On Possibility

Going Places, paper collage, 2021

Of the various subjective experiences of creativity that I’ve attempted to describe over the years, the one that probably fascinates me most (next to the role of novelty in creativity) is the feeling, or sense, of possibility that seems inherent in creative work. An example: I flip through a 1953 National Geographic magazine, and on certain days (though, unfortunately, not everyday), it seems every other page contains images that are full of possibility. Oh, look at her! or oh, look at that! There’s something there! I need to do something with that! The sense that there’s something there, there’s something more, something ineffable, and psychologically resonant about an image/text/song such that it inspires us to create. That’s possibility.

So, where does that feeling come from? What is it, and why is it important? Here are some thoughts.

Possibility is a product of the unconscious.

As I continue to make my way through Ernest Jones’s Papers On Psychoanalysis, I am moved to consider the subjective experience of possibility in terms of unconscious associations. In fact, that is, I think, likely what we’re sensing during moments of possibility: associations. I see a picture of an orange, and for a moment, it is more than an orange. I see a photograph of a man who is smiling, and my emotional response is exaggerated. He is more than just a photograph. There is something he reminds me of, even if I can’t articulate what that is.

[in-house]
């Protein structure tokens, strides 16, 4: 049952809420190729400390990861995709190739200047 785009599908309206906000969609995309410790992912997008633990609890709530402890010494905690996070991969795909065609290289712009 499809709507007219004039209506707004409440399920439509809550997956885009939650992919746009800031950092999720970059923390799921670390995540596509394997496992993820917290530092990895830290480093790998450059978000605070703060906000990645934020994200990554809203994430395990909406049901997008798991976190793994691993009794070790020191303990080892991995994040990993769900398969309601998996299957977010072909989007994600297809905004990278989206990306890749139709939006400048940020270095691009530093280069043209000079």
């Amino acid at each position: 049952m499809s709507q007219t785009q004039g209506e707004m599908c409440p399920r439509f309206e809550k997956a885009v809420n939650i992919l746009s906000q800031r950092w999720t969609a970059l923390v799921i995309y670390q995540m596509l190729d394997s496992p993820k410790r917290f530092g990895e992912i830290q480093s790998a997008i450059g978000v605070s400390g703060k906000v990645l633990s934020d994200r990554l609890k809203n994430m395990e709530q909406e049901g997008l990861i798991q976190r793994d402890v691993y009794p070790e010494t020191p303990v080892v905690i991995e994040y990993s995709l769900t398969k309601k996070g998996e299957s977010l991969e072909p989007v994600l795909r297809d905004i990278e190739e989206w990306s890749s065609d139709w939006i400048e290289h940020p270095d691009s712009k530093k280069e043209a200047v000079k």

Whenever I encounter an image or text in this way, I have an insatiable urge to remake it according to my inner vision, as it is to me. The initial sensing of possibility is, to my mind, something like the unconscious saying, Pay attention! There’s something special here. This image means something to you. This is, perhaps, in some ways similar to experiences or objects Jung refers to as numinous. 

Possibility may be linked to sensitivity.

I also have to ask myself if sensitivity plays a role in the experience of possibility. That is, are those who are considered highly sensitive (i.e., we tend to take in more sensory information than others and may also have a greater awareness of our inner world) more likely to experience moments of possibility? If, as Elaine Aron suggests, highly sensitive people notice everything, and our brains process and reflect on that information more deeply than others’, are our memories also more likely to form novel/unusual/qualitatively different associations than others’, at least some of the time?

That is, is the orange from the previous section more likely to be “more than an orange” for a highly sensitive person? It seems logical to me that the answer would be, “yes”. If I happen to notice oranges in my environment every time I’m around them, and my brain reflects on that information for long periods, I am surely more likely to have a different view of oranges (including a string of unconscious/preconscious associations) from someone who barely notices or thinks about them. (As a side note, I realized as I was selecting images for this post, that I use oranges a lot in my artwork. I wonder what that says about me…)

A Slice of Paradise, paper collage, 2022

Not all moments of possibility are the same.

I have a tendency to think of my collage practice as a kind of inner work, that my art mirrors various aspects of my inner world. Whenever I grab my scissors and glue, I am preparing for a journey inward to the depths of my imagination. I sense possibility in an image or images and I set about remaking them.